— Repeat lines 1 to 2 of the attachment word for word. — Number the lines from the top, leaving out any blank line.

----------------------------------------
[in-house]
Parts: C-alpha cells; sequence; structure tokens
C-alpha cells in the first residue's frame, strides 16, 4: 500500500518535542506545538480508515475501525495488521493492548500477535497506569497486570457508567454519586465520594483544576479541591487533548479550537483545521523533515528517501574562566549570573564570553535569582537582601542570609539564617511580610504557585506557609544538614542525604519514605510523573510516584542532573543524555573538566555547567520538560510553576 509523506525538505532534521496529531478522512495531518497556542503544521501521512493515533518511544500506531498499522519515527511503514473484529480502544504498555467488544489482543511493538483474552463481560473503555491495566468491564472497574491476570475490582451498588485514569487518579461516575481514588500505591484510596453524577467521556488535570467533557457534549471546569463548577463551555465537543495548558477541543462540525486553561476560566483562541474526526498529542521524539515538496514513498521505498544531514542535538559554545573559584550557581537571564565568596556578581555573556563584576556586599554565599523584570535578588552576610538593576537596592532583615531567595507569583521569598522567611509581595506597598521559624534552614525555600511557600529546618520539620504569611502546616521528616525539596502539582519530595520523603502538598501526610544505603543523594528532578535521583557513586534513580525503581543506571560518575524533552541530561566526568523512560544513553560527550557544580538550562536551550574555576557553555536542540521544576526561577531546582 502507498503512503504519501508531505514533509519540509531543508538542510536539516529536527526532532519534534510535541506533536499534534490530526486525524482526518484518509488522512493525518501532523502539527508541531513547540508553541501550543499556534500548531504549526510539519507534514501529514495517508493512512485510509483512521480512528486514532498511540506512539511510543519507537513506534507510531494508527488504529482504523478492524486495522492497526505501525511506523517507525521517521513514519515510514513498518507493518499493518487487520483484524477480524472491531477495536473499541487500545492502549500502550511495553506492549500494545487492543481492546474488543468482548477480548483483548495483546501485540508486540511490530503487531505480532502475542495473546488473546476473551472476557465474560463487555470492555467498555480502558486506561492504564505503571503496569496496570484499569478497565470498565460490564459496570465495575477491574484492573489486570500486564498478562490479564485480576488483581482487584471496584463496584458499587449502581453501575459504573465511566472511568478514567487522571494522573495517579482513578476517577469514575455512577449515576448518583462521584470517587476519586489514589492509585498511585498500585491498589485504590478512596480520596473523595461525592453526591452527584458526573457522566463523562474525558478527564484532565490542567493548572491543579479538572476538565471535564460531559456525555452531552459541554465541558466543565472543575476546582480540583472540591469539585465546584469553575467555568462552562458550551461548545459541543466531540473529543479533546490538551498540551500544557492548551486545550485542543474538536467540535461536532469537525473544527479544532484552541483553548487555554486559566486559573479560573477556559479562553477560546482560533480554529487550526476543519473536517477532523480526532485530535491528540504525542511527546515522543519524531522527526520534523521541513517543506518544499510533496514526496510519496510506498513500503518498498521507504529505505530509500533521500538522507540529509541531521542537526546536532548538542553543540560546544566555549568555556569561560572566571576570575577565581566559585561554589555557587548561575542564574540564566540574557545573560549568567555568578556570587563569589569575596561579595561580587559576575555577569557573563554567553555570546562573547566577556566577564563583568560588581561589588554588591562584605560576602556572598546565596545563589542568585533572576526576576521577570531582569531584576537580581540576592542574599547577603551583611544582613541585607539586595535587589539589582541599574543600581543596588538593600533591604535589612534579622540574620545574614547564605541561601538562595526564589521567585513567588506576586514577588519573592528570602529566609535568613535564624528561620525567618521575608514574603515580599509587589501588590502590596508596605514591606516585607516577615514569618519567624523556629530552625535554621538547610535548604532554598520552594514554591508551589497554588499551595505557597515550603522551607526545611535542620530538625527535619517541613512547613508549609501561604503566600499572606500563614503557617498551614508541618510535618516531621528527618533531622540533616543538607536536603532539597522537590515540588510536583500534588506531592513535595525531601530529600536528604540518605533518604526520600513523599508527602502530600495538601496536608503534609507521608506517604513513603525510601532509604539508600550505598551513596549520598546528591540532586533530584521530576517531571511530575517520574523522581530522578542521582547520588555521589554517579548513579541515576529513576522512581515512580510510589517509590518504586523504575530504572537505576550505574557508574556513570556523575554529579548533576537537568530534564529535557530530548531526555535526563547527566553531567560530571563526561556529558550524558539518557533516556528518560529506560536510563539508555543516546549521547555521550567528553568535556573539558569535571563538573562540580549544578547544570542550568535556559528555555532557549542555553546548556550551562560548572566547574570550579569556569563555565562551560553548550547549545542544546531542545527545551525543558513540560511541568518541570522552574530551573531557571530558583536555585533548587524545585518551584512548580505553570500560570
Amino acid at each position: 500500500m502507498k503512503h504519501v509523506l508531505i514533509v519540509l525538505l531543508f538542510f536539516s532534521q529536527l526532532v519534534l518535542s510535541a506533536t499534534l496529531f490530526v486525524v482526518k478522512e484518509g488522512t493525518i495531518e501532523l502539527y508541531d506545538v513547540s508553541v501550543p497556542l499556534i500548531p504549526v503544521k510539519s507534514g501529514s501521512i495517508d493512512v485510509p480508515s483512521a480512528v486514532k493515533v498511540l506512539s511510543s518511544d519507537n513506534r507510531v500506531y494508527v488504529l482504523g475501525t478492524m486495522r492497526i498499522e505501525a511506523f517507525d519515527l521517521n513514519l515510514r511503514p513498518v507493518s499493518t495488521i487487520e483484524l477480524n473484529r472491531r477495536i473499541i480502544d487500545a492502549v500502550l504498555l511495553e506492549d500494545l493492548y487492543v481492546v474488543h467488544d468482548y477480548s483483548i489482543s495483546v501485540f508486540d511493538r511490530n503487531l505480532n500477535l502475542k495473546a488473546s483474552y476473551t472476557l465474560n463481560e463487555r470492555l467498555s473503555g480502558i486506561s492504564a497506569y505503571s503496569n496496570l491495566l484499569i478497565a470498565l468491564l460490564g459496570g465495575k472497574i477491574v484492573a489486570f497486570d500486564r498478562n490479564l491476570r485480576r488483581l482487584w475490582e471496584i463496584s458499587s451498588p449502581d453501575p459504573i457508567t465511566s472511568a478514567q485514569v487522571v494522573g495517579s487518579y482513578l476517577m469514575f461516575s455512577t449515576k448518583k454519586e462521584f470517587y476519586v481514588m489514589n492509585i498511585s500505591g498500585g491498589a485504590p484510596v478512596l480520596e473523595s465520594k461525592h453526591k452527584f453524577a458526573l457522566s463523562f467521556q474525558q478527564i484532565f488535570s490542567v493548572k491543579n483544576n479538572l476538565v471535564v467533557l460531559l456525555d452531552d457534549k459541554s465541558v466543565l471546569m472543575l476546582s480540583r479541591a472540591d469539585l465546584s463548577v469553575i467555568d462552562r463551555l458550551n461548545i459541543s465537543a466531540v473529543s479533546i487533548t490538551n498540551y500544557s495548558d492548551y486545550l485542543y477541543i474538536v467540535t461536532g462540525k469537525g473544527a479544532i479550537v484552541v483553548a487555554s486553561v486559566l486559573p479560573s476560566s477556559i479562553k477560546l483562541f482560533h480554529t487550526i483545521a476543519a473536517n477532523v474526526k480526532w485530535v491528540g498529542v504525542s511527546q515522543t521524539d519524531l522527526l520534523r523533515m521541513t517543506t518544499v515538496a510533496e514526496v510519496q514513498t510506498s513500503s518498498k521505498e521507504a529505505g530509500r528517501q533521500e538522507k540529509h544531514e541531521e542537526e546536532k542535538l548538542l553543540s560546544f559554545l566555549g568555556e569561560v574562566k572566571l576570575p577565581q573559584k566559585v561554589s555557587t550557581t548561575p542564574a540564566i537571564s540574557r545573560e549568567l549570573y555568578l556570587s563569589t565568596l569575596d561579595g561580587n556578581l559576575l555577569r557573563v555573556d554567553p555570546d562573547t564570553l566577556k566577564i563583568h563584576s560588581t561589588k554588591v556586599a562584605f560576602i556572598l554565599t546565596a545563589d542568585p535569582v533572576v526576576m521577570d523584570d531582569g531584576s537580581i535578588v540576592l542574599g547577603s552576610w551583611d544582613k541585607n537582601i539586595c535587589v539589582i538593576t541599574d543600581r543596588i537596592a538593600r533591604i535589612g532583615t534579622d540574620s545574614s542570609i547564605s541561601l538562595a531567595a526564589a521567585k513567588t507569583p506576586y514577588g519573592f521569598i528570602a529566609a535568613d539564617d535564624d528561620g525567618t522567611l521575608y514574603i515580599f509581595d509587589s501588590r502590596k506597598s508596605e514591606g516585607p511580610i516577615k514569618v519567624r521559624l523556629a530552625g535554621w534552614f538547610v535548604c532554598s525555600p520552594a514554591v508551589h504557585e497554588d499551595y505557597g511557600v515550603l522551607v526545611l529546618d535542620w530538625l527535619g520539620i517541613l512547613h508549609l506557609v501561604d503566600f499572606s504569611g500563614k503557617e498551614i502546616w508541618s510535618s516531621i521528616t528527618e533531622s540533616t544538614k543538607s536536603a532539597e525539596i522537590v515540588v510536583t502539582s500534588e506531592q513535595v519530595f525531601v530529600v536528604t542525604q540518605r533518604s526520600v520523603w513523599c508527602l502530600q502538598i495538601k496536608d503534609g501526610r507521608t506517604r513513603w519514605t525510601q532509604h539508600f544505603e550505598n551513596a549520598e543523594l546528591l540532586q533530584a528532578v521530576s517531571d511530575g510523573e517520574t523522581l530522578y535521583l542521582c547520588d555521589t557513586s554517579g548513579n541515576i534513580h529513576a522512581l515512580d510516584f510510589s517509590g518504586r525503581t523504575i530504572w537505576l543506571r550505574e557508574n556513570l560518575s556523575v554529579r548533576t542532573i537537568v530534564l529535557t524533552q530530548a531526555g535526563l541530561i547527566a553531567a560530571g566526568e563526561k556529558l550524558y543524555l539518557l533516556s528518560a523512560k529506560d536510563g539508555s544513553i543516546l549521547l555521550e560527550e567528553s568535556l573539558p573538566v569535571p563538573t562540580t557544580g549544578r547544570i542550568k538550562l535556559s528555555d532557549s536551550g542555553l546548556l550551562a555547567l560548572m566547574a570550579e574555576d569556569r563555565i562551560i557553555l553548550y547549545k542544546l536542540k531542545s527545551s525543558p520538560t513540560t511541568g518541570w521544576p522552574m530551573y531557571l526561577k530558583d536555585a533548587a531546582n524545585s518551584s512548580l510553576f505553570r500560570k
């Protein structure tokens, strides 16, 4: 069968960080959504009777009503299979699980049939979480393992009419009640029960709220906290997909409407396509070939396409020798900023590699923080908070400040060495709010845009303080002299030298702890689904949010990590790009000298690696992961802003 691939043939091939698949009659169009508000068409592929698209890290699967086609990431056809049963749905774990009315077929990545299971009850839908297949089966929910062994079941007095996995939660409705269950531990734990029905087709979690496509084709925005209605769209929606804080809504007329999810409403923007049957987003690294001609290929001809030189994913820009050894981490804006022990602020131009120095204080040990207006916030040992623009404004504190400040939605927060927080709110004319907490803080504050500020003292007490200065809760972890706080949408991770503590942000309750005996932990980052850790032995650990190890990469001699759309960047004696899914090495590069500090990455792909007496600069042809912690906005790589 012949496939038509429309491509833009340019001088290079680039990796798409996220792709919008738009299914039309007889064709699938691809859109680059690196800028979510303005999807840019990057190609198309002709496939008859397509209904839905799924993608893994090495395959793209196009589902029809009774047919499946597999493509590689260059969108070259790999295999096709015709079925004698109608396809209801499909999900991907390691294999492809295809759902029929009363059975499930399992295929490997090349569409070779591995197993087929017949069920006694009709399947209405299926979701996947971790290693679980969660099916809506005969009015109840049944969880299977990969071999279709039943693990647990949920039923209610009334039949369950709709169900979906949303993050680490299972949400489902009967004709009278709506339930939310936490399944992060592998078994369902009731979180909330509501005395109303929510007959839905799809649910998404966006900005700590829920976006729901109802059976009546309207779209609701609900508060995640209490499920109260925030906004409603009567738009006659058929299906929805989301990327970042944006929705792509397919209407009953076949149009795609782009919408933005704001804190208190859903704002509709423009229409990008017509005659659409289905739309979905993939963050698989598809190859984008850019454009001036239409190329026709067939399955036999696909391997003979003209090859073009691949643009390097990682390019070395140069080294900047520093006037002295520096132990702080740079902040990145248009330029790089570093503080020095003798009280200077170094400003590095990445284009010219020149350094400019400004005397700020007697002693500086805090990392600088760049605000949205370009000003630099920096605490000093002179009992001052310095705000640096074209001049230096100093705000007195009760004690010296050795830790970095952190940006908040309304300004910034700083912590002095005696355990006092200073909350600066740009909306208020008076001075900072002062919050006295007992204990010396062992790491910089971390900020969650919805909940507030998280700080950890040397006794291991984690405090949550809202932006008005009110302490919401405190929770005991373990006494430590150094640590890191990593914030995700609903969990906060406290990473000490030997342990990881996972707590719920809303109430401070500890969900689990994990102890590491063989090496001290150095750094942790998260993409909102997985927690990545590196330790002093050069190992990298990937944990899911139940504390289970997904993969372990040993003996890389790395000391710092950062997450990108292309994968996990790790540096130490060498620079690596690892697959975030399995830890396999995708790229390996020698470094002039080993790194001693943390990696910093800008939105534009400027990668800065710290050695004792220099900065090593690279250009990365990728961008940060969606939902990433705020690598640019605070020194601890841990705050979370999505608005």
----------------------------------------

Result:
[in-house]
Parts: C-alpha cells; sequence; structure tokens